The installation of a 2.3MW photovoltaic solar farm at the British Army’s Defence School of Transport (DST) in Leconfield is part of a major project expected to deliver £1million in efficiency savings and a massive reduction of carbon dioxide emissions per year.
The project will support the Government’s commitment to meet Net Carbon Emissions by 2050.
Delivered by Centrica Business Solutions, the solar farm is the first of four photovoltaic solar farm sites to be built on the Army’s vast estate as part of Project PROMETHEUS, which are designed to increase renewable energy across the Defence estate.
Greg Mckenna, Managing Director of Centrica Business Solutions, said:
“We are proud to support the army launch what is an ambitious sustainability programme. It is incumbent on organisations big and small to show leadership in meeting net zero, and the army is doing just that.
Large scale solar projects like this can create significant cost and carbon savings, helping customers accelerate their transition to a sustainable future.”
Centrica Business Solutions started construction of the 2.3MW solar farm earlier this year. The DST site covers an area the size of six football pitches and consists of 4,248 Trina Vertex panels that are predicted to generate up to one third of the electricity needed on site. It will produce enough power to supply much of the site’s infrastructure including the single soldiers and family’s accommodation the offices, classrooms, and gym.
Together, the four pilot sites are expected to result in £1million in efficiency savings and to reduce emissions by 2,000 tCO2e (tonnes of carbon dioxide equivalent) per year. These cost savings will be reinvested into Army infrastructure and help to reach the Army’s own ambition of Net Zero by 2045.
Major General David Southall, director basing and infrastructure and the Army’s sustainability champion, said:
“The Army remains wholly committed to play its part in meeting the UK’s commitment to achieve net zero emissions by 2050. To deliver this, we are working hard to reduce energy demand as well as increase ‘green’ supply across our estate.
Project PROMETHEUS is an exciting pilot which will showcase renewable energy generation across the Army estate. When operational, we will learn from our four pilot sites and scale-up fast across the wider Army estate to help decarbonise the power we use.”
The three remaining solar farms planned for construction will be based at Duke of Gloucester Barracks, South Cerney, Gloucestershire; Rock Barracks, Suffolk; and Baker Barracks on Thorney Island, Sussex and are scheduled for delivery by summer 2021. Beyond the pilot project, the Army hopes to deliver a further circa 80 solar farms across its estate over the next seven years.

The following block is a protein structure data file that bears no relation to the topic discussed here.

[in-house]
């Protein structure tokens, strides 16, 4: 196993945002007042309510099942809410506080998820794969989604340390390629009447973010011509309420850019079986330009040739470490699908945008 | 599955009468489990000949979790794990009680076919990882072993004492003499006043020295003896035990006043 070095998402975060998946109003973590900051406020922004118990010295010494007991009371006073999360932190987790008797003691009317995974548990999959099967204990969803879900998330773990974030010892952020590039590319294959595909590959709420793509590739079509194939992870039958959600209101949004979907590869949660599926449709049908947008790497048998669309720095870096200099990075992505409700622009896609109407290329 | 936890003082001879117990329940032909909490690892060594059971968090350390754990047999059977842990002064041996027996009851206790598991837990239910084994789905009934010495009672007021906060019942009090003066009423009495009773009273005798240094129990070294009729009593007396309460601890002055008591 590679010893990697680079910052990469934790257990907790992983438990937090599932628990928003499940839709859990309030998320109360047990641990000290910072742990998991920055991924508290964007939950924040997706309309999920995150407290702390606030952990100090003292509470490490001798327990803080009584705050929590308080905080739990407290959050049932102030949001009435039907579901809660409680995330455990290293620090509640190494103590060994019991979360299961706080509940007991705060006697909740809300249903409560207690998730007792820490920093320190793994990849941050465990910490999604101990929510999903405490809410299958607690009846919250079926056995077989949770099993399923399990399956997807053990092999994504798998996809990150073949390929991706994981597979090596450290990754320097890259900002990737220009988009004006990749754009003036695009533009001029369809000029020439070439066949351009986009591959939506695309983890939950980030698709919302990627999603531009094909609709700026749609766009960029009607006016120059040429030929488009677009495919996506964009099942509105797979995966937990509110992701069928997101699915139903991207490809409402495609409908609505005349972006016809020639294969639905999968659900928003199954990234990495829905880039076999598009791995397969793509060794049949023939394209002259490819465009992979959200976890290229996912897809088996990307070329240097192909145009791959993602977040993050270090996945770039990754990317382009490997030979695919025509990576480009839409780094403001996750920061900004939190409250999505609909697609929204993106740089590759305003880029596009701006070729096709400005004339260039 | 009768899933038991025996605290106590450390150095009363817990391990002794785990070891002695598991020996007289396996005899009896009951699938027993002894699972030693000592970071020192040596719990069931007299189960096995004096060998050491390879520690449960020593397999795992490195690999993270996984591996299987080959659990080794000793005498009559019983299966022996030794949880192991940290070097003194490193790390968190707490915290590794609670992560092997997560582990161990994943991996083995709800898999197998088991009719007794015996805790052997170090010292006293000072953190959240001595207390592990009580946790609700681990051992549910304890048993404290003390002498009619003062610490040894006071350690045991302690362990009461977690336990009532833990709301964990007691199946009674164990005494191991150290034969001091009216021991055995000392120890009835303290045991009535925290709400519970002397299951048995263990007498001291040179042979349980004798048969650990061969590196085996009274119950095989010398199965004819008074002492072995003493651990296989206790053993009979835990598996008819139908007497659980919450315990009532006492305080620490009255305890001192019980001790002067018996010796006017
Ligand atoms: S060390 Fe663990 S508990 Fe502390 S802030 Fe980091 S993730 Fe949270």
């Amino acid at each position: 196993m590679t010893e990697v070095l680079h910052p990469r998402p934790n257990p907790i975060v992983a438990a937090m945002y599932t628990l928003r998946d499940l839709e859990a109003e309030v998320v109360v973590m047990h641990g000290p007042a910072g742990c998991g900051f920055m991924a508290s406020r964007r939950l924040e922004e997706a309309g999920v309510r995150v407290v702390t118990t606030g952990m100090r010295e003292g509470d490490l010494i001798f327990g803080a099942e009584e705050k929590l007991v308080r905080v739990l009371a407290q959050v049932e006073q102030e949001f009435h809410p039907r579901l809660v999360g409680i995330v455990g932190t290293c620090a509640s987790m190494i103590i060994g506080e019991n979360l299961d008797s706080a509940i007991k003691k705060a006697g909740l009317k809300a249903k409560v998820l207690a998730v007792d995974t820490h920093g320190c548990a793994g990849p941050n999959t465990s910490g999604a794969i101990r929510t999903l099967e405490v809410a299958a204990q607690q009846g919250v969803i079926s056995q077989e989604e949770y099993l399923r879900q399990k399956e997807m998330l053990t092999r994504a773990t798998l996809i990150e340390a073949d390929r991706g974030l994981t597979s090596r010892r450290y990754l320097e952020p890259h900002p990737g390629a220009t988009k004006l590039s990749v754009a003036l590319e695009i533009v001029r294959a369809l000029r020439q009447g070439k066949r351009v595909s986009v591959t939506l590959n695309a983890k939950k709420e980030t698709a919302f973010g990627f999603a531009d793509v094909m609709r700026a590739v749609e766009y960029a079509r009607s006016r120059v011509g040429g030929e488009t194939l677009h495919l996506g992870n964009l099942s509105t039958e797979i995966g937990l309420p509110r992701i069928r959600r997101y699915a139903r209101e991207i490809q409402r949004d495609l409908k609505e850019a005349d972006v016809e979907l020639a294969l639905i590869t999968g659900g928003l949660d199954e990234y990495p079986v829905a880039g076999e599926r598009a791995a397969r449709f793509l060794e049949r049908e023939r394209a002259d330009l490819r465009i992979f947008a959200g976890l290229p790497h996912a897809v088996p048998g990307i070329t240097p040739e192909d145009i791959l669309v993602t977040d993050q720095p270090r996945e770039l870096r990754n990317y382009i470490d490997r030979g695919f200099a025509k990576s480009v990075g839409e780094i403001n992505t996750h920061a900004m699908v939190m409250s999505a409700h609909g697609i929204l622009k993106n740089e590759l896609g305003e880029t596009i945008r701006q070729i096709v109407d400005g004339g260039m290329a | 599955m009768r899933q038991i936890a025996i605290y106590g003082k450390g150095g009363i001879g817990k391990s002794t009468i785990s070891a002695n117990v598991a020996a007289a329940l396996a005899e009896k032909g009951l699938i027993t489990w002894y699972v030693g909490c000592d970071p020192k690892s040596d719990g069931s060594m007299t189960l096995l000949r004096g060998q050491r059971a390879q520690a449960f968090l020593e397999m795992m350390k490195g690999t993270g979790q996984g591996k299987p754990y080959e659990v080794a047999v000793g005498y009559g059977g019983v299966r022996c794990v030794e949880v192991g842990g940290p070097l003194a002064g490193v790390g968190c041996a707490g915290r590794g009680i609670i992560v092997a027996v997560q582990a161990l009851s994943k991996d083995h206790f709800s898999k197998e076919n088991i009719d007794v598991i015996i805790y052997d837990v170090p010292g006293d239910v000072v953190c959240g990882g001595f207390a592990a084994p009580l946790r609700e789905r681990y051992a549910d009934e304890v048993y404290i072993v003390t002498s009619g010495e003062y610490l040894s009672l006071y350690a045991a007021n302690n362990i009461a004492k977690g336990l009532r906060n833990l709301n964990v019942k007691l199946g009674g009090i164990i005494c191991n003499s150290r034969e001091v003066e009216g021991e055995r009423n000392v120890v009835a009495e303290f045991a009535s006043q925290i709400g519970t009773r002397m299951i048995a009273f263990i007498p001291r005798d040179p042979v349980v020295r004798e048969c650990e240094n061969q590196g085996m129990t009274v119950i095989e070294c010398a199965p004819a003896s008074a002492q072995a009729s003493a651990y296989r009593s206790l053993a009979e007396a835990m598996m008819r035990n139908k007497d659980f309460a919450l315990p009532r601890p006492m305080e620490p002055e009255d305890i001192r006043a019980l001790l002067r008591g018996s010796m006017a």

Defence Procurement Minister, Jeremy Quin said:
“Project Prometheus is an example of how Defence is actioning its all-encompassing approach to reducing carbon emissions and increasing sustainability, announced last week.
The Army, through Prometheus, is showing our commitment to positive green initiatives, driving impressive energy efficiency savings.”
Project Prometheus is one of several sustainable initiatives undertaken by the army to support the UK Net Zero legislation. Project TAURUS saw a solar carport with electric car charging ports and battery storage built at the British Army Headquarters. The second phase of this project will go on to install a further six solar carports across the UK.
Project KELPIE is a pilot scheme which is looking at thermal battery storage, and project Romulus is working on the development of a ‘digital twin’ system for managing buildings’ carbon footprints. This system collects and collates data on how the infrastructure works. Further to this there are initiatives such as buildings Efficiency Management Systems (BEMS) which is working on improving sub-metering across the estate and near Zero Energy Buildings (NZEB) which is looking at making the estate more sustainable by enhancing the energy efficiency of Single living accommodation (SLA).
The army further shows its commitment to sustainability with Project MARKER which is a habitation creation scheme and a natural capital research project with Exeter University.
The Commandant of the Defence School of Transport, Colonel Chris Henson is very pleased that the Defence School of Transport site was chosen as the first solar farm site within Defence. He said that becoming more environmentally friendly and sustainable was something they are definitely focusing on at the school though he acknowledges that they are a long way off becoming carbon neutral.